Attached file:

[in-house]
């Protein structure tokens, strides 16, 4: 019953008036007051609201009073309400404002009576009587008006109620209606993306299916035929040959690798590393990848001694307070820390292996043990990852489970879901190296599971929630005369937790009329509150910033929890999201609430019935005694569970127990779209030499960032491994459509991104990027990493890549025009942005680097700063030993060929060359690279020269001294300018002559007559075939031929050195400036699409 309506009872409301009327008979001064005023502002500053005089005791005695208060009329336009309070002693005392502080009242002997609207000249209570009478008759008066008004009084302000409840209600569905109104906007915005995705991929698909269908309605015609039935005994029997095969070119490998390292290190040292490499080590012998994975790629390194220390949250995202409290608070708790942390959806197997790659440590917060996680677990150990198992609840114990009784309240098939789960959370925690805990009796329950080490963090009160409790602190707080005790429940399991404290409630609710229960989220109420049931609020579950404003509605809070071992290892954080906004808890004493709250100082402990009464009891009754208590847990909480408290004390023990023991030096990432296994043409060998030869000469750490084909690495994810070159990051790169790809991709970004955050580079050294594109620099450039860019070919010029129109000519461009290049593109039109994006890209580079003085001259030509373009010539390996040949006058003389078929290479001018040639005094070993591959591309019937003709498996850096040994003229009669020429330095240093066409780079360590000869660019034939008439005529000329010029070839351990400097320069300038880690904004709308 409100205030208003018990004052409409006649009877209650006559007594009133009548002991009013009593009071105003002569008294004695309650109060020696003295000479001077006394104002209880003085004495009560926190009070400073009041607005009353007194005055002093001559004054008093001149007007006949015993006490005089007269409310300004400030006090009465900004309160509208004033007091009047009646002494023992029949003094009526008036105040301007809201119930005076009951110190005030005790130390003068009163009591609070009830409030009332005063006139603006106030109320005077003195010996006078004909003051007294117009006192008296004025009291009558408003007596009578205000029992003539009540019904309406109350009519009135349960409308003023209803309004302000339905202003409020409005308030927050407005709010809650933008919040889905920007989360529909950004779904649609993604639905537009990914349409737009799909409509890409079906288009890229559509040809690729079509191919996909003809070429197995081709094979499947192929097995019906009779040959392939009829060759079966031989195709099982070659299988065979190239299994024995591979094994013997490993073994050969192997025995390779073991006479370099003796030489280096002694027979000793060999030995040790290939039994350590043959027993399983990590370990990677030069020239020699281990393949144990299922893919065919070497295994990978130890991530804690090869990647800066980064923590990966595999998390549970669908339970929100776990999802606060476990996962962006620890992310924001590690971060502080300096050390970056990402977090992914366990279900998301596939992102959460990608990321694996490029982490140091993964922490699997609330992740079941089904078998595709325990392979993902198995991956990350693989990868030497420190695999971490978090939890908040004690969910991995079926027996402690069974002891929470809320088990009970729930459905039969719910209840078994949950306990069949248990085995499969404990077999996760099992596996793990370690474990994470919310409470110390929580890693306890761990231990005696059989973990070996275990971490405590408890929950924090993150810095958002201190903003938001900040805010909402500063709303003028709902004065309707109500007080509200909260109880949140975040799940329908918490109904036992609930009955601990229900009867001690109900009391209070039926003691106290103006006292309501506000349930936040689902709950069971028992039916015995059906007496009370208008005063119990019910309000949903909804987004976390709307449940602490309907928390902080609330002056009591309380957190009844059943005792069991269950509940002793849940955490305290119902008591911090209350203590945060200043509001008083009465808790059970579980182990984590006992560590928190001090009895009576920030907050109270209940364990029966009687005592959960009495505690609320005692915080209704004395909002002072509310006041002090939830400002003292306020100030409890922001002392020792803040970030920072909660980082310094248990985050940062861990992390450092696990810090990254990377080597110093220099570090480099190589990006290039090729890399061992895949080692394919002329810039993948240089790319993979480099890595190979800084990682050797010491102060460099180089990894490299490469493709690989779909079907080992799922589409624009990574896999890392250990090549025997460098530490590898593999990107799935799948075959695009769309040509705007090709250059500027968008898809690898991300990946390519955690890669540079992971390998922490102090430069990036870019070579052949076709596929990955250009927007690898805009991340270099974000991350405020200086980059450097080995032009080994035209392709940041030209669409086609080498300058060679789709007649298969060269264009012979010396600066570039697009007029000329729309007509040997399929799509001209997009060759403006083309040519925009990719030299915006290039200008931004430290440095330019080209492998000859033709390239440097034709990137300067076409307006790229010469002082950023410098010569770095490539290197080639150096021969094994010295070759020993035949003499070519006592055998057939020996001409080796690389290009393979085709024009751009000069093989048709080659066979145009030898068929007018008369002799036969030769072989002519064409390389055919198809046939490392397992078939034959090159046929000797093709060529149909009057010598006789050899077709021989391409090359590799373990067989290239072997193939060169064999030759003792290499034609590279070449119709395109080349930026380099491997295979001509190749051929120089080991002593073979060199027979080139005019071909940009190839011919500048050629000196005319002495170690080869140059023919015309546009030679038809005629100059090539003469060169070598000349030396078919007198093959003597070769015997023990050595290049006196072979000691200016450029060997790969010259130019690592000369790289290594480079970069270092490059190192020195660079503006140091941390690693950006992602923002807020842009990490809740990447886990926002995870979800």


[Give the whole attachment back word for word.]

[in-house]
């Protein structure tokens, strides 16, 4: 019953008036007051609201009073309400404002009576009587008006109620209606993306299916035929040959690798590393990848001694307070820390292996043990990852489970879901190296599971929630005369937790009329509150910033929890999201609430019935005694569970127990779209030499960032491994459509991104990027990493890549025009942005680097700063030993060929060359690279020269001294300018002559007559075939031929050195400036699409 309506009872409301009327008979001064005023502002500053005089005791005695208060009329336009309070002693005392502080009242002997609207000249209570009478008759008066008004009084302000409840209600569905109104906007915005995705991929698909269908309605015609039935005994029997095969070119490998390292290190040292490499080590012998994975790629390194220390949250995202409290608070708790942390959806197997790659440590917060996680677990150990198992609840114990009784309240098939789960959370925690805990009796329950080490963090009160409790602190707080005790429940399991404290409630609710229960989220109420049931609020579950404003509605809070071992290892954080906004808890004493709250100082402990009464009891009754208590847990909480408290004390023990023991030096990432296994043409060998030869000469750490084909690495994810070159990051790169790809991709970004955050580079050294594109620099450039860019070919010029129109000519461009290049593109039109994006890209580079003085001259030509373009010539390996040949006058003389078929290479001018040639005094070993591959591309019937003709498996850096040994003229009669020429330095240093066409780079360590000869660019034939008439005529000329010029070839351990400097320069300038880690904004709308 409100205030208003018990004052409409006649009877209650006559007594009133009548002991009013009593009071105003002569008294004695309650109060020696003295000479001077006394104002209880003085004495009560926190009070400073009041607005009353007194005055002093001559004054008093001149007007006949015993006490005089007269409310300004400030006090009465900004309160509208004033007091009047009646002494023992029949003094009526008036105040301007809201119930005076009951110190005030005790130390003068009163009591609070009830409030009332005063006139603006106030109320005077003195010996006078004909003051007294117009006192008296004025009291009558408003007596009578205000029992003539009540019904309406109350009519009135349960409308003023209803309004302000339905202003409020409005308030927050407005709010809650933008919040889905920007989360529909950004779904649609993604639905537009990914349409737009799909409509890409079906288009890229559509040809690729079509191919996909003809070429197995081709094979499947192929097995019906009779040959392939009829060759079966031989195709099982070659299988065979190239299994024995591979094994013997490993073994050969192997025995390779073991006479370099003796030489280096002694027979000793060999030995040790290939039994350590043959027993399983990590370990990677030069020239020699281990393949144990299922893919065919070497295994990978130890991530804690090869990647800066980064923590990966595999998390549970669908339970929100776990999802606060476990996962962006620890992310924001590690971060502080300096050390970056990402977090992914366990279900998301596939992102959460990608990321694996490029982490140091993964922490699997609330992740079941089904078998595709325990392979993902198995991956990350693989990868030497420190695999971490978090939890908040004690969910991995079926027996402690069974002891929470809320088990009970729930459905039969719910209840078994949950306990069949248990085995499969404990077999996760099992596996793990370690474990994470919310409470110390929580890693306890761990231990005696059989973990070996275990971490405590408890929950924090993150810095958002201190903003938001900040805010909402500063709303003028709902004065309707109500007080509200909260109880949140975040799940329908918490109904036992609930009955601990229900009867001690109900009391209070039926003691106290103006006292309501506000349930936040689902709950069971028992039916015995059906007496009370208008005063119990019910309000949903909804987004976390709307449940602490309907928390902080609330002056009591309380957190009844059943005792069991269950509940002793849940955490305290119902008591911090209350203590945060200043509001008083009465808790059970579980182990984590006992560590928190001090009895009576920030907050109270209940364990029966009687005592959960009495505690609320005692915080209704004395909002002072509310006041002090939830400002003292306020100030409890922001002392020792803040970030920072909660980082310094248990985050940062861990992390450092696990810090990254990377080597110093220099570090480099190589990006290039090729890399061992895949080692394919002329810039993948240089790319993979480099890595190979800084990682050797010491102060460099180089990894490299490469493709690989779909079907080992799922589409624009990574896999890392250990090549025997460098530490590898593999990107799935799948075959695009769309040509705007090709250059500027968008898809690898991300990946390519955690890669540079992971390998922490102090430069990036870019070579052949076709596929990955250009927007690898805009991340270099974000991350405020200086980059450097080995032009080994035209392709940041030209669409086609080498300058060679789709007649298969060269264009012979010396600066570039697009007029000329729309007509040997399929799509001209997009060759403006083309040519925009990719030299915006290039200008931004430290440095330019080209492998000859033709390239440097034709990137300067076409307006790229010469002082950023410098010569770095490539290197080639150096021969094994010295070759020993035949003499070519006592055998057939020996001409080796690389290009393979085709024009751009000069093989048709080659066979145009030898068929007018008369002799036969030769072989002519064409390389055919198809046939490392397992078939034959090159046929000797093709060529149909009057010598006789050899077709021989391409090359590799373990067989290239072997193939060169064999030759003792290499034609590279070449119709395109080349930026380099491997295979001509190749051929120089080991002593073979060199027979080139005019071909940009190839011919500048050629000196005319002495170690080869140059023919015309546009030679038809005629100059090539003469060169070598000349030396078919007198093959003597070769015997023990050595290049006196072979000691200016450029060997790969010259130019690592000369790289290594480079970069270092490059190192020195660079503006140091941390690693950006992602923002807020842009990490809740990447886990926002995870979800």